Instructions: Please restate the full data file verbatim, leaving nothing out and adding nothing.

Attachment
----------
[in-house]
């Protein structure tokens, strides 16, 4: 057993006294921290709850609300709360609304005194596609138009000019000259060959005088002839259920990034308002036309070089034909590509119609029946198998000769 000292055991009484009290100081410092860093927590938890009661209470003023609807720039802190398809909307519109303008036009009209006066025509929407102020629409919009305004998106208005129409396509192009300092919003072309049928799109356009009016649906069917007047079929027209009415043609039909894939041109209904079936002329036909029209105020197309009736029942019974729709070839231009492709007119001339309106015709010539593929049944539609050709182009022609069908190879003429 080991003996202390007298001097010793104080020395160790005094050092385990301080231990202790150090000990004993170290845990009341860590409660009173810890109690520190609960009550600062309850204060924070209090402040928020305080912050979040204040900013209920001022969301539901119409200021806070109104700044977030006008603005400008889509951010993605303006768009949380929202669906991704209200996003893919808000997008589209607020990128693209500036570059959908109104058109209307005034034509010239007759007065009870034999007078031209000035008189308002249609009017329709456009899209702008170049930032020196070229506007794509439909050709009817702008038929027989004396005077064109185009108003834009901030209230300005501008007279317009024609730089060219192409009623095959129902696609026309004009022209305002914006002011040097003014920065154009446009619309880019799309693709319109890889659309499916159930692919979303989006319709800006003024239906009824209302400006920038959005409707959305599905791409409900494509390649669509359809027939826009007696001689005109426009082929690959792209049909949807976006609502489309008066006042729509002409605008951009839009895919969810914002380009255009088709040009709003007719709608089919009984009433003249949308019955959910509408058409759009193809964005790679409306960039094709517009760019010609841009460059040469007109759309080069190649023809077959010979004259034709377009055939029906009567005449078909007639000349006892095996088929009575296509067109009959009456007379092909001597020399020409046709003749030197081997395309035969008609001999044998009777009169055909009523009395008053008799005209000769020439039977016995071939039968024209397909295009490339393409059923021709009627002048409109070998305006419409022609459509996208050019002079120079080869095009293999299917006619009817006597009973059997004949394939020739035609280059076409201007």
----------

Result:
[in-house]
């Protein structure tokens, strides 16, 4: 057993006294921290709850609300709360609304005194596609138009000019000259060959005088002839259920990034308002036309070089034909590509119609029946198998000769 000292055991009484009290100081410092860093927590938890009661209470003023609807720039802190398809909307519109303008036009009209006066025509929407102020629409919009305004998106208005129409396509192009300092919003072309049928799109356009009016649906069917007047079929027209009415043609039909894939041109209904079936002329036909029209105020197309009736029942019974729709070839231009492709007119001339309106015709010539593929049944539609050709182009022609069908190879003429 080991003996202390007298001097010793104080020395160790005094050092385990301080231990202790150090000990004993170290845990009341860590409660009173810890109690520190609960009550600062309850204060924070209090402040928020305080912050979040204040900013209920001022969301539901119409200021806070109104700044977030006008603005400008889509951010993605303006768009949380929202669906991704209200996003893919808000997008589209607020990128693209500036570059959908109104058109209307005034034509010239007759007065009870034999007078031209000035008189308002249609009017329709456009899209702008170049930032020196070229506007794509439909050709009817702008038929027989004396005077064109185009108003834009901030209230300005501008007279317009024609730089060219192409009623095959129902696609026309004009022209305002914006002011040097003014920065154009446009619309880019799309693709319109890889659309499916159930692919979303989006319709800006003024239906009824209302400006920038959005409707959305599905791409409900494509390649669509359809027939826009007696001689005109426009082929690959792209049909949807976006609502489309008066006042729509002409605008951009839009895919969810914002380009255009088709040009709003007719709608089919009984009433003249949308019955959910509408058409759009193809964005790679409306960039094709517009760019010609841009460059040469007109759309080069190649023809077959010979004259034709377009055939029906009567005449078909007639000349006892095996088929009575296509067109009959009456007379092909001597020399020409046709003749030197081997395309035969008609001999044998009777009169055909009523009395008053008799005209000769020439039977016995071939039968024209397909295009490339393409059923021709009627002048409109070998305006419409022609459509996208050019002079120079080869095009293999299917006619009817006597009973059997004949394939020739035609280059076409201007």